Woodward throws Yates a lifeline

 

Kevin Yates, having swiftly lodged his appeal against the English Rugby Football Union's six-month ban for biting Simon Fenn's ear in a match against London Scottish, has found a sympathetic ally in the England coach Clive Woodward, who yesterday threw the Bath prop an international lifeline.

Woodward, whose squad is short of high-quality Test props, made it clear that he hoped the twice-capped 25-year-old would be available for international selection next season.

Club sources suggest that Bath, too, are prepared to stand by Yates after they have held their own internal inquiry and reached a financial agreement with the player over the loss of his services until July 10th, when the ban runs out.

Having almost certainly lost the England prop John Mallett, who faces a 60-day ban for stamping in a reserve game last weekend, Bath are likely to close ranks behind him and Yates.

Woodward's positive response has also reminded Bath that, whether or not Yates wins his appeal, which must be heard by the RFU within 14 days, they have a proven England prop on their books. Bath, whose European Cup triumph guarantees them a place in Europe as holders next season, are aware that Yates would probably be snapped up were his Bath contract terminated.

"We have to go along with the RFU decision on Yates," acknowledged Woodward. "Quite clearly, he cannot be considered until next season unless his appeal is successful. I just hope he returns fit, in form and available to resume what looks like being a promising career."

Jeff Probyn, however, a former England prop and an RFU council member, dismissed Woodward's support for Yates as "a bit of a stupid statement". He added: "If Clive is saying it's just one of those things and once you've served your ban you're back in the England squad, then basically he's condoning violent play. If Yates is found guilty (on appeal), a six-month sentence is extremely light and he is extremely lucky."

Nevertheless Yates - who, according to the RFU, must pay costs of £23,000, most of which is due to London Scottish - may, far from contemplating a bleak professional future, simply sit out the remaining three months of the season, take a refreshing summer break and resume Premiership rugby with Bath when the new season begins in mid-August. He could find himself targeted by opponents and rival fans on his return, but, given his resilient nature, that should not prove an insurmountable barrier to his progress.

"It is difficult with any employee should the subject of dismissal crop up," said Thomas Sheppard, director of Bath Rugby. "Clearly Kevin is a talented player, who is well liked and respected, but no one here is belittling Simon Fenn's injury.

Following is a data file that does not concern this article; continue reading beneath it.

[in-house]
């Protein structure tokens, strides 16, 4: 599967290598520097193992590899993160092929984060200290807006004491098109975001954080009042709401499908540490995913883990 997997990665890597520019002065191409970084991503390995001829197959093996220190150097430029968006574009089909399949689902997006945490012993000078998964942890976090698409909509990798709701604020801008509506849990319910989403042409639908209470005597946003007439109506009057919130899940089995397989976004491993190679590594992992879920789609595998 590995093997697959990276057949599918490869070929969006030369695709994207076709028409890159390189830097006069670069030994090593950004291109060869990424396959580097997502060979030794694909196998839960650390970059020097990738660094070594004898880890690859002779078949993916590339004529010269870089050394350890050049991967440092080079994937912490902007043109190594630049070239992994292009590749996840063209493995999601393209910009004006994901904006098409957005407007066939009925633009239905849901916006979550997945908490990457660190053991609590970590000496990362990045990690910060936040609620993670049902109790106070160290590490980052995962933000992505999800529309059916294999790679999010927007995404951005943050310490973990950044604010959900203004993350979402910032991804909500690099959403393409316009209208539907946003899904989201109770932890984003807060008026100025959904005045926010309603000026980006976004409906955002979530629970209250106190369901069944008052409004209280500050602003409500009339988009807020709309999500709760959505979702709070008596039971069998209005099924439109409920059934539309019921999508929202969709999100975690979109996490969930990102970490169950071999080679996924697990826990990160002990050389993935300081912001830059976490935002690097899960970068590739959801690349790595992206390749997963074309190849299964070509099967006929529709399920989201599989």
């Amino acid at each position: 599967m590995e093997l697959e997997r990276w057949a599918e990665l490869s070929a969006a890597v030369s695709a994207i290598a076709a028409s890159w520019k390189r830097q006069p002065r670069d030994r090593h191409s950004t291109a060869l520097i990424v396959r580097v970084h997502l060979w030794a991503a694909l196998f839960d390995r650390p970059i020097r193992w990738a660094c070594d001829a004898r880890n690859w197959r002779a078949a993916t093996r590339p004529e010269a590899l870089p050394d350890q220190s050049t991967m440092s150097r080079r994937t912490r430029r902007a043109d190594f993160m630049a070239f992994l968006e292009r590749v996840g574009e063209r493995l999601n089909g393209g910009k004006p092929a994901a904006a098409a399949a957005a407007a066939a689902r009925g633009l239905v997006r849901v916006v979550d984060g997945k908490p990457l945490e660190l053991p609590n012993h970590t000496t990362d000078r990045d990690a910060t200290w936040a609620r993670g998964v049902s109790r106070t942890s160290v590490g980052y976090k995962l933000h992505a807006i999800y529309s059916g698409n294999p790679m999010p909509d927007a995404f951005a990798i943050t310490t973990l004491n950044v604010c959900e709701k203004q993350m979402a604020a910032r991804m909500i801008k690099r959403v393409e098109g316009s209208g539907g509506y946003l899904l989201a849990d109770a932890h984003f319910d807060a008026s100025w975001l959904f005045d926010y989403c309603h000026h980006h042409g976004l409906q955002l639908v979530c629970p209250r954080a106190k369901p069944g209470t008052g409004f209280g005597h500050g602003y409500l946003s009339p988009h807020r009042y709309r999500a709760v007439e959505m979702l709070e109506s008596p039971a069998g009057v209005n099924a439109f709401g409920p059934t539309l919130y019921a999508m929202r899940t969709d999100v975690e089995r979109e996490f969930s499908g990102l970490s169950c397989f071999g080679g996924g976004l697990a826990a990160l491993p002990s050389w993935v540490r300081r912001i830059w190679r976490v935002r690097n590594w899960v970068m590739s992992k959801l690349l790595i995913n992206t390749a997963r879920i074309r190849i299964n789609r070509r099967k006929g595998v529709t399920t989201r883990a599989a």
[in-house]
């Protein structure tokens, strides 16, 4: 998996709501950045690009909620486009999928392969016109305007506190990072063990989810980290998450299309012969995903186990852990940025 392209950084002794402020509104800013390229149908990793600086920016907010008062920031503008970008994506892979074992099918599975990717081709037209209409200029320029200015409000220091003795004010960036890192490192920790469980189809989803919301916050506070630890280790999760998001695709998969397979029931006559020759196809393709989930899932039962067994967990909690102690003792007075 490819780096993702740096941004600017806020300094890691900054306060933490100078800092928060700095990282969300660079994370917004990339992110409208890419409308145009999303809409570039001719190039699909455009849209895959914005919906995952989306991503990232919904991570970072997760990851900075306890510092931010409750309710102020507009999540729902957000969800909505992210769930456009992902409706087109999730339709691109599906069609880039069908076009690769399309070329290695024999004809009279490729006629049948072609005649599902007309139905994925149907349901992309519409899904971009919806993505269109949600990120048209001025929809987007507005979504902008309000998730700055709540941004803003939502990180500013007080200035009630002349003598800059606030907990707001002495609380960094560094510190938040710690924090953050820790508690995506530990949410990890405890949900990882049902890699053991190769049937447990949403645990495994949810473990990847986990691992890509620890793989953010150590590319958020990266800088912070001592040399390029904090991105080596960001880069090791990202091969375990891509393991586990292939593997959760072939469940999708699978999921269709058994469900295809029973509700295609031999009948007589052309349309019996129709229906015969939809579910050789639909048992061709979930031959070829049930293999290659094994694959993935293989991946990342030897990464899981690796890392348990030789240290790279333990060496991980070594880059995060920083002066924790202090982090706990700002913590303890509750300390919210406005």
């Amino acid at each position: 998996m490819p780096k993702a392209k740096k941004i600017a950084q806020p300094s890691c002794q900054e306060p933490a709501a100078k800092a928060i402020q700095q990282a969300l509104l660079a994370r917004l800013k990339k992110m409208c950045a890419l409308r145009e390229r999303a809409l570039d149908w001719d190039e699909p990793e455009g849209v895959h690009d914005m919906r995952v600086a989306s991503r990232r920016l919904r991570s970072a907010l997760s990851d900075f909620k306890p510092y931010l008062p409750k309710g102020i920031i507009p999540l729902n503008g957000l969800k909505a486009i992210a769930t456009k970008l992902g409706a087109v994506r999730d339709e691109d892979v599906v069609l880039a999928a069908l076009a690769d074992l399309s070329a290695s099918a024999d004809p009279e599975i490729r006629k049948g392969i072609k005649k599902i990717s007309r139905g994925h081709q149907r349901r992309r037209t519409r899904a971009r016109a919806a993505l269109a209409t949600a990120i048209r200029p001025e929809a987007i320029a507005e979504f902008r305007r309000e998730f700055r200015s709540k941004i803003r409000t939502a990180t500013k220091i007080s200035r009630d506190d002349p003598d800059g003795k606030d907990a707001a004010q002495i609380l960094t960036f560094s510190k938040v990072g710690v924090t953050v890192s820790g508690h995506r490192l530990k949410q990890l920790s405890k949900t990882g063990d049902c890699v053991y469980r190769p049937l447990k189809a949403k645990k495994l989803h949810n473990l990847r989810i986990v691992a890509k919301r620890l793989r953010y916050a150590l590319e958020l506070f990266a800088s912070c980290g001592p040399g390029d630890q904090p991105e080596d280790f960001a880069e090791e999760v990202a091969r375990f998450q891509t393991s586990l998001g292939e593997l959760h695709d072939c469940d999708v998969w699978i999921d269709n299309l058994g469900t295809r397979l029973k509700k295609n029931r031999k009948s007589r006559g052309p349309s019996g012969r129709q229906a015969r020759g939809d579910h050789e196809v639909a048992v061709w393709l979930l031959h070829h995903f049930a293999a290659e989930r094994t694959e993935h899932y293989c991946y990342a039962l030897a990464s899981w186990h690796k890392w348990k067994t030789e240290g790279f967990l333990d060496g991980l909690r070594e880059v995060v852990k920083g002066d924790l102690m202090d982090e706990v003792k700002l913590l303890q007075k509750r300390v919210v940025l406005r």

"Regarding Kevin's club disciplinary hearing, then it is obviously not practical for us to stage it until any RFU appeal has taken place."

Yates' immediate hurdle is the appeal process, which may be as protracted as the RFU tribunal hearing which occupied three lengthy sessions under the chairmanship of Michael Burton QC.

"I'm very upset and disappointed with the (RFU) decision and I am completely innocent," said Yates, who has consistently maintained that position since the Cup match on January 10th in which Fenn suffered an ear wound.

Significantly, Woodward left the England door ajar for Yates a fortnight ago when he remarked: "If Kevin maintains he is innocent of ear-biting, then I think we have to accept that unless the evidence proves otherwise."

Unsurprisingly, in view of his previous stance, Yates declared he would lodge an appeal with his lawyers forthwith. The lack of video evidence to support the RFU verdict could give Yates a strong basis for a successful appeal, since no player witnessed the incident.

If Yates' appeal fails he could seek to have the RFU verdict overturned in the High Court and, if that proved successful, he could sue for damages.

The fall-out from the Yates affair is certain to bring about irrevocable change in the disciplinary procedures of English rugby. Whatever the fate of the RFU verdict, few would deny that Yates had to wait too long for the disciplinary hearing to take place, and the way the evidence was collated was time-consuming.

In fact, the decision by a club to suspend a player because he has been charged with violent play is deeply suspect: it implies a degree of guilt.

Yates was suspended on full pay by Bath, but he may feel his enforced absence from the European Cup final in Bordeaux was an unwarranted punishment in advance of the RFU hearing.

French number eight Thomas Lievremont is expected to be fit to face Scotland at Murrayfield on February 21st after suffering injured ribs in the alleged stamping incident involving England prop Jason Leonard.

Lievremont will not be able to train for eight days as a result of the injury picked up on Saturday.

He left the field early in the second half and the French Rugby Federation (FFR) have lodged a letter of complaint with the English Rugby Football Union over Leonard's alleged actions.

The FFR said yesterday that Lievremont had already been ruled out of playing for his club, Perpignan, this weekend but would return to training early next week and "is expected to leave with the rest of the squad next Thursday".